* Caring leaders always help followers become more knowledgeable, free, and autonomous.
Social responsibility to care for the have-nots.
Simon (Sinek) says GREAT leaders ask: “Why…What…How?”
A field of leadership study called the STYLE approach assessed how ethical leaders actually behave. Ethical leaders with a strong employee orientation engage followers (direct reports) with a strong human relations focus. These leaders care about their people (also referred to in leadership studies as the “consideration” approach.)
Given the importance of caring leaders in developing ethical organizations, why are so many institutions run by poor leaders? The answer…”they’re NOT!” They are MANAGED by people that were given positions of immense authority not based on their ability to lead but some other factor(s). The practice of putting people that are ill-equipped to lead into top positions has a special name…it’s called the “Management TRAP.”
If ethical behavior is a straight path to profit, why are so many heads of organizations ethically “challenged” these days? I mean, the list (of unethical organizations) goes on and on…British Petroleum, Bernie Madoff, News Corp, Monsanto, Exxon/Mobile, Halliburton, Adelphia, Global Crossing, Worldcom, Arthur Andersen, Enron, Phillip Morris… Clearly, while being ethical has a direct correlation with success, unethical organizations can turn a buck or (a few billion.)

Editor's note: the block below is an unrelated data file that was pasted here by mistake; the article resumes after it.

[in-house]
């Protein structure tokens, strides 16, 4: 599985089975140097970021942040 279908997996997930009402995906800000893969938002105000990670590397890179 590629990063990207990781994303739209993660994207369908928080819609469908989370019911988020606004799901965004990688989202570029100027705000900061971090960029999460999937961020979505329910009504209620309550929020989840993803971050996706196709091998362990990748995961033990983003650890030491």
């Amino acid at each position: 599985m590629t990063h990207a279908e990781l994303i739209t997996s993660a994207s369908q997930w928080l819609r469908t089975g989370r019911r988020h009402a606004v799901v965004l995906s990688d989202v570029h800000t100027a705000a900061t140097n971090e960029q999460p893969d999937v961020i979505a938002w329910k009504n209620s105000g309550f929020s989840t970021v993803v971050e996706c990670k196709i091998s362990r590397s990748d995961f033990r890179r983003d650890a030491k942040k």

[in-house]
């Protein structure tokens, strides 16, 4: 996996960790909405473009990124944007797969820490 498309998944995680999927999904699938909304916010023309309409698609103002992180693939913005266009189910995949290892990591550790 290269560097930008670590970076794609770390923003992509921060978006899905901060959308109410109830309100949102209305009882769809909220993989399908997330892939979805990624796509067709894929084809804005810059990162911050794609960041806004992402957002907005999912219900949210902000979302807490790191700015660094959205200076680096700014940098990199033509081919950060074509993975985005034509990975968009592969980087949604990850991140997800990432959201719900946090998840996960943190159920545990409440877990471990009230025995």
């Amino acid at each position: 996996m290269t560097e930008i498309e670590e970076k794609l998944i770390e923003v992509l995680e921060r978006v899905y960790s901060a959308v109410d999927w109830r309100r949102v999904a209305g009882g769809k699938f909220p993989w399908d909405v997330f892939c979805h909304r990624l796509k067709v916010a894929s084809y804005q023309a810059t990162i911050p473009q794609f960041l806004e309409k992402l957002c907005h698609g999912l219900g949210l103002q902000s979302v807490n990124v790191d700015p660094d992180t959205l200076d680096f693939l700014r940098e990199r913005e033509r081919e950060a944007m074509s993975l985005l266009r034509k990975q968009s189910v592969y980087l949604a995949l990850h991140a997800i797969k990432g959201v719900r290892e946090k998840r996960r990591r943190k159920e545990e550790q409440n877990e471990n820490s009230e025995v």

An outgrowth of ethical business practices can be found in corporate social responsibility and the Green Movement. This is not the same thing as organizations putting a positive spin on their activities only to achieve goodwill/positive PR. Rather, ethical organizations exhibit a genuine concern/passion for positively impacting society long after they’re gone.
The take-away for organizations is, even if you don’t care about practicing ethical behavior for altruistic reasons then I propose your organization pursue them as a means of staying competitive.
Some great resources to explore this topic further:
* Joanne B. Ciulla: “Ethics, the Heart of Leadership.”
* Robert Hoyk & Paul Hersey: “Ethics and Employees.”

So…what do you think?

Use Social Media for Your Personal Branding

Use Social Media to Build Your Personal BRAND


Social media is all the rage these days. You see it EVERYWHERE! Virtually the whole world is one global online social networking village, between the 800 million users on Facebook and 120 million on LinkedIn.
How can you build your personal brand in this global network, without having your voice drowned out?